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Tuesday, June 12, 2012

Saroo Brierley Reunited With Mother Fatima Munshi After 25 Years

An Indian man who tracked down his family after becoming separated from them as an infant 25 years ago says he has no plans to move back to the the village where he was born.

And Saroo Brieley has also revealed he has found it difficult to forge a bond with his mother after so many years apart.

Mr Brierley was just five years old when he went missing from his home town of Ganesh Talaiin 1987. The youngster was begging with his elder brother at Khandwa train station in west India  when he accidentally boarded a train that took him on a 900-mile journey to Calcutta.

Lost and unable to speak the local dialect, Mr Brieley was placed in an orphanage and eventually adopted by an Australian family in Tasmania.
Magic moment: Mr Brierley pictured with his mother, Fatima Munshi, when they met for the first time in 25 years in February

But Mr Brierley never forgot his roots and, as a young man, began scouring the internet in search of the village he once called home. His ten-year quest finally ended when he located his village on Google Earth earlier this year.

He then joined a Facebook group for his home town and managed to piece together the details by emailing members of the group.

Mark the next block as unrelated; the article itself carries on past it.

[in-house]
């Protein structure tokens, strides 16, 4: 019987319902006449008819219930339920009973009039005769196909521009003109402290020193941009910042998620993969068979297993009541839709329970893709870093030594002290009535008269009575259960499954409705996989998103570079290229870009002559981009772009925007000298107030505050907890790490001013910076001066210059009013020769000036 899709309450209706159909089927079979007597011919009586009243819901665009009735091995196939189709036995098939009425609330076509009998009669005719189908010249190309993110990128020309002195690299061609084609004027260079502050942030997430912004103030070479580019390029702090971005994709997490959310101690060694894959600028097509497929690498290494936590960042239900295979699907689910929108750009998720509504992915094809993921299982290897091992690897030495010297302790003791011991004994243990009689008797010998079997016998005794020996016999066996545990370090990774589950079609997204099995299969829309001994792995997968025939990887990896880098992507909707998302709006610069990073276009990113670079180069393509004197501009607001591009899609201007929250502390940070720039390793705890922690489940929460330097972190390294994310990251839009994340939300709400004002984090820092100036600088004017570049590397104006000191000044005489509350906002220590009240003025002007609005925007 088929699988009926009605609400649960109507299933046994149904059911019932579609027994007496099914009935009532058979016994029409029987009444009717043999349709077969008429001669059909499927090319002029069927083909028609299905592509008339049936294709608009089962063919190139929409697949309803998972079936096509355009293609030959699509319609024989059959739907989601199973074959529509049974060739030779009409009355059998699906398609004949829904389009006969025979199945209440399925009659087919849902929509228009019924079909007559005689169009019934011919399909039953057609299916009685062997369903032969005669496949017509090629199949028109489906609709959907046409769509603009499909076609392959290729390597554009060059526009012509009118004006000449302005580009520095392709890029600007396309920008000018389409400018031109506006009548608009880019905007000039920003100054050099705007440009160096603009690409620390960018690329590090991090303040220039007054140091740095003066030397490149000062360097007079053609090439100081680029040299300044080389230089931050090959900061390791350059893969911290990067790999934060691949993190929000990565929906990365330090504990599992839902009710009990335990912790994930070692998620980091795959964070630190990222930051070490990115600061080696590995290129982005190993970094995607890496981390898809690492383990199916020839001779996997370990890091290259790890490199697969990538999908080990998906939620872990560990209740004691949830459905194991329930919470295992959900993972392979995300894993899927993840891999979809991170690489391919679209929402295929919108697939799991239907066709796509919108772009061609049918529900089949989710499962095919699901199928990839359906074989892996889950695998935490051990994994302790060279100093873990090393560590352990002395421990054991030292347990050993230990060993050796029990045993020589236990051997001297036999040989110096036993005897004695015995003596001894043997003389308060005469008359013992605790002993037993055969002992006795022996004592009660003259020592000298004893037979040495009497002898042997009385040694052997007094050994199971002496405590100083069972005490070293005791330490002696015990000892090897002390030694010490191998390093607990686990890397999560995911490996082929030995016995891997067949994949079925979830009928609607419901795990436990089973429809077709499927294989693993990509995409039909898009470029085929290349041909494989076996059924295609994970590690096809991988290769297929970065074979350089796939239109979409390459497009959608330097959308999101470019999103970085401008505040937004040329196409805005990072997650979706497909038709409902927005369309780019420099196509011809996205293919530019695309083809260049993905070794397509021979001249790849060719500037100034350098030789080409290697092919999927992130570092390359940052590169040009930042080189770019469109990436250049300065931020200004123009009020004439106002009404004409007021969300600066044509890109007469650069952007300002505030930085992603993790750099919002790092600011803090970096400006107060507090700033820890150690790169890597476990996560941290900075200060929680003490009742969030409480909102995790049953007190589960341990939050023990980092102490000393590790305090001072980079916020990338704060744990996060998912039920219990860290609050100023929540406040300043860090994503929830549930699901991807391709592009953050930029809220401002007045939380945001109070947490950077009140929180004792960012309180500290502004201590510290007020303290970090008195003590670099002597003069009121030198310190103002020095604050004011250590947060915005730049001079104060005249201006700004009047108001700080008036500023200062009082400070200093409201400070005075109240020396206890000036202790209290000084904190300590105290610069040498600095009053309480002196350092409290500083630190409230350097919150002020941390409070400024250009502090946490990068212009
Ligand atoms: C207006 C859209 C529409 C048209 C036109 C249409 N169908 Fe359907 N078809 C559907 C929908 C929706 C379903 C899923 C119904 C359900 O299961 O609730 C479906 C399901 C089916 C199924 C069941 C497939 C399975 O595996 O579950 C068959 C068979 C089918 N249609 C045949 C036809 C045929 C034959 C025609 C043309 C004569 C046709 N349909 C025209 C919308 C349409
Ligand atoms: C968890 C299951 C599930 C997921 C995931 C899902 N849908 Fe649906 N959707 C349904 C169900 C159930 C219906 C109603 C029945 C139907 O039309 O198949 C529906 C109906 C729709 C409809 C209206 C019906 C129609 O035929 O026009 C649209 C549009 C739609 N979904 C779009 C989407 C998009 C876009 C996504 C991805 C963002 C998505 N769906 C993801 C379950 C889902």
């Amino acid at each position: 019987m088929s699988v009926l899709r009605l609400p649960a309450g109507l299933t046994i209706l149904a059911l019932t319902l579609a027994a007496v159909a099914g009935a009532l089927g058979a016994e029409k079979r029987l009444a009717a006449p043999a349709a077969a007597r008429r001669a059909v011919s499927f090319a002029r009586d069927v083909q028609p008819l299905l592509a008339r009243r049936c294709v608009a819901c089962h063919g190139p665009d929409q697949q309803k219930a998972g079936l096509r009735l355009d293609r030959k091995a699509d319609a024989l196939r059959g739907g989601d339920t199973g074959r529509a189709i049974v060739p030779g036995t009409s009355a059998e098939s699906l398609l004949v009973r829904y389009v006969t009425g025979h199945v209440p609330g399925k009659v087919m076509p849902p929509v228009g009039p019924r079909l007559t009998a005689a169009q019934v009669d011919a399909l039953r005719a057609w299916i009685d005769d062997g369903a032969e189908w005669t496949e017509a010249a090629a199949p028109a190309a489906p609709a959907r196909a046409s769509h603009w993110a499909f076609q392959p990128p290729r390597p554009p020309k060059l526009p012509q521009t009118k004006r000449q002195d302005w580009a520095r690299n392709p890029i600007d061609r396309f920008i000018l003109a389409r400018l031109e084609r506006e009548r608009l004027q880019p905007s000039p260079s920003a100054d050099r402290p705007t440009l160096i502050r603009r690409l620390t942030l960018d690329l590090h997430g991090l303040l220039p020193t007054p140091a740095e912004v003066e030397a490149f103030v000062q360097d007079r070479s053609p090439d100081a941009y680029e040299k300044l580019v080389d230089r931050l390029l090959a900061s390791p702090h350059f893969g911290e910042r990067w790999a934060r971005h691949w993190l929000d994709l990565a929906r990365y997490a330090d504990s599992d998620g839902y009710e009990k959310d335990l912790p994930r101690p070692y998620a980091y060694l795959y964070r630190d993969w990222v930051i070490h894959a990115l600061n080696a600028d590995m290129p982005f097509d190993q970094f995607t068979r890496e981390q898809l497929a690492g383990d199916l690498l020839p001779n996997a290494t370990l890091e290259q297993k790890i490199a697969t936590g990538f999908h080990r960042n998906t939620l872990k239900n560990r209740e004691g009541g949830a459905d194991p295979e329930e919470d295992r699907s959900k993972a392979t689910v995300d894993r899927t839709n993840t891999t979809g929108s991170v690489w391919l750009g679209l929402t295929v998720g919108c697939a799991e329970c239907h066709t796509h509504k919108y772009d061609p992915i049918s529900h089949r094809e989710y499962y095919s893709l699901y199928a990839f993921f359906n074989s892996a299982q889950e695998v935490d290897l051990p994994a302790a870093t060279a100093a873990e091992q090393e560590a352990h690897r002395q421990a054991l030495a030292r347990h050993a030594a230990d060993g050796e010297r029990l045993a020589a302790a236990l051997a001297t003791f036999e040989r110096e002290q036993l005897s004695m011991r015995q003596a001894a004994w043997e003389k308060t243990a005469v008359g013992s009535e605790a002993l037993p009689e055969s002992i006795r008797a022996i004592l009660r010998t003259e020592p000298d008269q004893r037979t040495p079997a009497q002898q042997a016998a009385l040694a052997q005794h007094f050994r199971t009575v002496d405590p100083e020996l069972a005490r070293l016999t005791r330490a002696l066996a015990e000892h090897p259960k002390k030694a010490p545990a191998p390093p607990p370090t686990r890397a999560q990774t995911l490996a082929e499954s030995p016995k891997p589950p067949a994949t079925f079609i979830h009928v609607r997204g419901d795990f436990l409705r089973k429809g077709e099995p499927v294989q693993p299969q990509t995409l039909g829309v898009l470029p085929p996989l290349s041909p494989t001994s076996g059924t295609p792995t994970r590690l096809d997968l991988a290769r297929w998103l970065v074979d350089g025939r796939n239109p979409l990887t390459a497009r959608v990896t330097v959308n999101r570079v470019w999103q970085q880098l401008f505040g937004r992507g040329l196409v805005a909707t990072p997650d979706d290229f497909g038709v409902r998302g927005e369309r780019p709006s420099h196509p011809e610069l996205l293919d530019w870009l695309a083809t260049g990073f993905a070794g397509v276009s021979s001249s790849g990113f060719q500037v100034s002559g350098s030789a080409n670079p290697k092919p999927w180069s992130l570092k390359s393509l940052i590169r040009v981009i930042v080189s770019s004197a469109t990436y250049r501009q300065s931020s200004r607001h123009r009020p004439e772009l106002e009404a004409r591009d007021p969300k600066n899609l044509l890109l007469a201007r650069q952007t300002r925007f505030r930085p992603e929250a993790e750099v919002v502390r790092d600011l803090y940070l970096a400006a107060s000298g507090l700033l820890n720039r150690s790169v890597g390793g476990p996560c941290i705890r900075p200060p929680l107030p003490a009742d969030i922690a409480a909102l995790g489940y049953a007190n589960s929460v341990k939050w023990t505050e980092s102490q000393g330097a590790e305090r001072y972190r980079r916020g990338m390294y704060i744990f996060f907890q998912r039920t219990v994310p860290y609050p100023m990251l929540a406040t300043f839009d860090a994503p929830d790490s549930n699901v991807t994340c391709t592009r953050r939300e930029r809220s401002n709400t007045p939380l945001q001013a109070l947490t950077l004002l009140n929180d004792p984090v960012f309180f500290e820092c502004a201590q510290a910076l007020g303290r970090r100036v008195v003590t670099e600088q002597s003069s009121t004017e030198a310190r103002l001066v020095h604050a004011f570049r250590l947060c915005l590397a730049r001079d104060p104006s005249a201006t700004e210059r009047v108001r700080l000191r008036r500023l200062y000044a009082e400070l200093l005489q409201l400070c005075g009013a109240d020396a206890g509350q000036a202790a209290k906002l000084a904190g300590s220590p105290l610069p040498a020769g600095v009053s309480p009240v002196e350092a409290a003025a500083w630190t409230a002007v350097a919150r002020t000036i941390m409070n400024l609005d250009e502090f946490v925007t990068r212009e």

And his extraordinary story made international headlines in February when he flew back to India and was finally reunited with his mother.  

Never give up: Hobart resident Mr Brierley spent more than a decade searching for his hometown on the internet

But after an emotional reunion, Mr Brieley has now revealed that he wants to remain in Tasmania - and has also had problems re-building his relationship with his original family.

Although Mr Brierley - who now helps run the family industrial supplies business in Hobart - regularly wires his Indian mother money, she refuses to spend it unless he gives it to her personally. He also finds it difficult to speak with his Indian family because he no longer speaks their language.

'I'm not able to talk to them all the time - it's just hard for me,' he said.

'I've got to be very careful with everything, you see. I don't want to upset my family here [in Tasmania] and give too much attention to my family in India. This is where I live. When I come back, whether it's sooner or later, then we can start building our relationship again.

Mr Brierley added that he does not regret tracking his family down - and is now planning to make a film about his amazing story.

'It's sort of taken a weight off my shoulders," he said.

'Instead of going to bed at night and thinking, "How is my family? Are they still alive?" I know in my head now I can let those questions rest.

'Just stay calm and be happy that I'm alive and you know where I am,'

Mr Brierley's mother, Fatima, is also uncertain about her future relationship with her son, saying that she understood why he did not wish to return to his poverty-stricken homeland.

'For the moment it's enough for me that I went to him and he called me Amma [Mother]," she said.

source & image credit: http://www.dailymail.co.uk


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